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  • $\begingroup$ How do you get to 10 pages on 0^0? $\endgroup$ – Chris Cunningham Apr 9 '14 at 15:13
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    $\begingroup$ Yes I do. First, discuss why we set $a^0=1$ for $a>0$ (maybe restricted to the naturals). Algebraic arguments (like $a^0\cdot a^n = a^{0+n}$ or the binomial theorem) would also indicate $0^0=1$, whereas argumentation using continuity is ambiguous. My student prooved that $\lim {v_n}^{u_n}=a$ is solvable for any positive $a$. So pro's and con's for $0^0=1$, $0^0=0$ and $0^0$ being undefined are discussed. At any stage, refer to textbooks from school and how they deal with this. In school, reasoning is often built on analogies (like $4^0=1, 3^0=1, 2^0=1, 1^0=1, 0^0=?$). $\endgroup$ – Anschewski Apr 9 '14 at 15:42
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I like to structure all exams with two equally-weighted components: a traditional in-class portion and a take-home portion. The in-class portion generally consists of routine exercises, not too many, and are meant to demonstrate basic proficiency; the take-home portion will typically have five or six multi-part, more challenging questions, from which students are asked to choose a subset (typically $n-2$). I usually give a week on the take-home problems.

Of course the big risk is that students will cheat on the take-home portion. I try to forestall that up front by being very explicit about what is and is not okay: looking up information and ideas in published sources (whether in print or online) is okay, asking someone for help is not (whether in person or online). I have them sign an honor statement affirming that they have understood and complied with those expectations, and I make a big speech about how I am willing to take the risk because I believe they are deserving of my trust, etc. So far it has worked out okay.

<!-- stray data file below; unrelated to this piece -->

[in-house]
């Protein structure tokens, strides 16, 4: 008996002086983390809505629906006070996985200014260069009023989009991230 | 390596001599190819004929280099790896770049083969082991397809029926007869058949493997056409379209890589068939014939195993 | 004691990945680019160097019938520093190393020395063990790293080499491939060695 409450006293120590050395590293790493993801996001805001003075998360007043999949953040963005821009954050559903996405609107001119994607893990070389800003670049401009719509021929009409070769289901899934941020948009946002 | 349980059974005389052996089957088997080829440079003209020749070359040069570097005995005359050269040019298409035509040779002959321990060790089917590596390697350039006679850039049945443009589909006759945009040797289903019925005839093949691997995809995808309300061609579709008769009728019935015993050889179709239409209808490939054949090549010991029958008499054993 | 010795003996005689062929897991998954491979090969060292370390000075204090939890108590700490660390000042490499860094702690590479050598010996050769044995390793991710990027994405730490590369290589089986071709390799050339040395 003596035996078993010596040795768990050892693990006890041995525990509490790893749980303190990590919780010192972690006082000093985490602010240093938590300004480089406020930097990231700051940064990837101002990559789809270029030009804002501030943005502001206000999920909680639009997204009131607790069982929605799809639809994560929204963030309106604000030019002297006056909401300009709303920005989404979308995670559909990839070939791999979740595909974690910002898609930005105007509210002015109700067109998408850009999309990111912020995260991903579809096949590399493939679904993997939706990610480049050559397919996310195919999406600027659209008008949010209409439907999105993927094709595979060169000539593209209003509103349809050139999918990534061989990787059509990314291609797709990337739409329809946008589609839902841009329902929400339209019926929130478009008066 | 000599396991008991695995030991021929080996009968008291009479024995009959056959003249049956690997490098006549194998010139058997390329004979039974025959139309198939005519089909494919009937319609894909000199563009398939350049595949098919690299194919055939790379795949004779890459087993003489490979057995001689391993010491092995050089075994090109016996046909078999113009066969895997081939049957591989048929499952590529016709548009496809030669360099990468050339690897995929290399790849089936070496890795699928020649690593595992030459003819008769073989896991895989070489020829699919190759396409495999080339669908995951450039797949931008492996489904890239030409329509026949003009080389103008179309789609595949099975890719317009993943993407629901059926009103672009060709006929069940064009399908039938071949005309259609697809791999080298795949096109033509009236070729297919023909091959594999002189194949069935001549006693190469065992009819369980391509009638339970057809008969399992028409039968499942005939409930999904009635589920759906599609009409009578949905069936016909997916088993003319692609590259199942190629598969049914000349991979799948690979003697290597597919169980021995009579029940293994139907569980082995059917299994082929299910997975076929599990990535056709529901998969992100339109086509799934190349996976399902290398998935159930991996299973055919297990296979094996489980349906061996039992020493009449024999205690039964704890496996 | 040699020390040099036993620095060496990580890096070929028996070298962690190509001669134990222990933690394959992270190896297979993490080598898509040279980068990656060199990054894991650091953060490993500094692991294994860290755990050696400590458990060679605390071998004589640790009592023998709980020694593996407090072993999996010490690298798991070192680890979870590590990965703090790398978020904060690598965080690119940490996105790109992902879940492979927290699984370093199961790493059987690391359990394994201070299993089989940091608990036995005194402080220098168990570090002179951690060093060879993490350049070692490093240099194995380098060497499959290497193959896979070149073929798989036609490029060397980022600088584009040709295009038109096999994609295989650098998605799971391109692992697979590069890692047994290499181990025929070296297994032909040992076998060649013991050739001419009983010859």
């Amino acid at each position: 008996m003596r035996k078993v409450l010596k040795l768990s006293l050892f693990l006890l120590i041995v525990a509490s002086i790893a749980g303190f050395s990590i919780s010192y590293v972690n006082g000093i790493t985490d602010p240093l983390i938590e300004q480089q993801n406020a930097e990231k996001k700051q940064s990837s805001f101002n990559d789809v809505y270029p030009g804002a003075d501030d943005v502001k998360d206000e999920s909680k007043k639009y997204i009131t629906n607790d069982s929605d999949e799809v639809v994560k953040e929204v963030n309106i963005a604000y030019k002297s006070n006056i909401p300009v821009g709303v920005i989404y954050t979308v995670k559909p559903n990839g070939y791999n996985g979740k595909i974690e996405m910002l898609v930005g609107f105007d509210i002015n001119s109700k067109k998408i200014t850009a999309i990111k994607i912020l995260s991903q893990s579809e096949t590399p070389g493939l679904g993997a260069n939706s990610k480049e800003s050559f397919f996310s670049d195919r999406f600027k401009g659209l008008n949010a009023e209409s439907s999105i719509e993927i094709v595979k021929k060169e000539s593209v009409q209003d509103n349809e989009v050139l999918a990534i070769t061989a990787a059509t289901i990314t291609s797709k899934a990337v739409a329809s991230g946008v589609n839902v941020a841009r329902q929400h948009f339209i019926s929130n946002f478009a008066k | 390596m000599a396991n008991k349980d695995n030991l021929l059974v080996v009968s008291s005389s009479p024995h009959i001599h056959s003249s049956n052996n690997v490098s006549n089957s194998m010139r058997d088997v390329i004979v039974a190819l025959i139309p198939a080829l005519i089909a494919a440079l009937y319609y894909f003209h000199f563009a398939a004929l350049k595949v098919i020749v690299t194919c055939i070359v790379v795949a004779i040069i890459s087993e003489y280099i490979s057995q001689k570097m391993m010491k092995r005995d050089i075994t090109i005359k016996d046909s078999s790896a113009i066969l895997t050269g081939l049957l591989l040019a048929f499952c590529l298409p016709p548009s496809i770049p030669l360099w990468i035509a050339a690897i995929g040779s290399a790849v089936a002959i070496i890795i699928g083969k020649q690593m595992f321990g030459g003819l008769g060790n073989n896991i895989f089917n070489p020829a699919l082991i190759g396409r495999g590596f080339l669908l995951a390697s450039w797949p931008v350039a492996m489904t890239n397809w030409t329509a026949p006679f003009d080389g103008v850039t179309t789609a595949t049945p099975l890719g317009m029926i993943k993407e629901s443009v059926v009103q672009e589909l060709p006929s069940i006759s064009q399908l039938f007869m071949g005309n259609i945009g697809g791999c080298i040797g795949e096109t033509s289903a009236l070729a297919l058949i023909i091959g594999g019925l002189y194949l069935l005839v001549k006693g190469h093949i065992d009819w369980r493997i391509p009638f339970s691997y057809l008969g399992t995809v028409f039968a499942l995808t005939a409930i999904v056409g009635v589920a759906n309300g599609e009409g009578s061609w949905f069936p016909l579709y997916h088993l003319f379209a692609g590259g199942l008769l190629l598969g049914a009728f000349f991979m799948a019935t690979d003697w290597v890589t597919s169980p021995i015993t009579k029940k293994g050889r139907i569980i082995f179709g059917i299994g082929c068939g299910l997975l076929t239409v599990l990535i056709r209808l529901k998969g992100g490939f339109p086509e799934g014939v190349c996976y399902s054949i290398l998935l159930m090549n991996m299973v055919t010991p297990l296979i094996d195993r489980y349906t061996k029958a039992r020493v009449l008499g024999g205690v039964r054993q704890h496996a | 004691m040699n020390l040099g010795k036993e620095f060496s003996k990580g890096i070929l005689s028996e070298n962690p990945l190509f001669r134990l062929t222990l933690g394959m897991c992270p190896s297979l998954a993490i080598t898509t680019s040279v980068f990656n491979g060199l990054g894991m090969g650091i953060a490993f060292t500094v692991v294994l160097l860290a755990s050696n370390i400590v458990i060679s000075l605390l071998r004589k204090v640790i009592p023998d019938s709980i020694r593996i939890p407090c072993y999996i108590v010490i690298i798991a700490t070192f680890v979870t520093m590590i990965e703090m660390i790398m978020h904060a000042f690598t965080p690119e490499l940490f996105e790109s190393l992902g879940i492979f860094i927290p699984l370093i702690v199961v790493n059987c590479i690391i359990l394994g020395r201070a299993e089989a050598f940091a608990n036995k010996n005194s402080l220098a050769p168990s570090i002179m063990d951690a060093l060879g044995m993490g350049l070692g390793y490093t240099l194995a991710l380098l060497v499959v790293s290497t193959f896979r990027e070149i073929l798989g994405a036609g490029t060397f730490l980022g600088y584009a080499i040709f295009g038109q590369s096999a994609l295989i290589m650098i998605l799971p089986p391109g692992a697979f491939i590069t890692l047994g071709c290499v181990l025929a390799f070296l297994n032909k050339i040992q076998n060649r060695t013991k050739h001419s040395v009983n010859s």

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Random list of ideas:

  • board races - this is not great for grades but is a good evaluation of where the students stand against each other to monitor progress on the topics

  • in class worksheets...worth more than a homework but less than a test or quiz

  • making study guides - have students create their own study guides in class with example problems that they create and step-by-step solutions, vocabulary, symbols, etc. turn this in for a grade, much like a term paper would be, but more fun. Possibly allow them to work in small groups?

  • make your own test - set simple parameters such as you must cover a problem from these five topics we learned this unit and have students create their own tests and answer keys. Let them know it will be graded by correctness as well as complexity.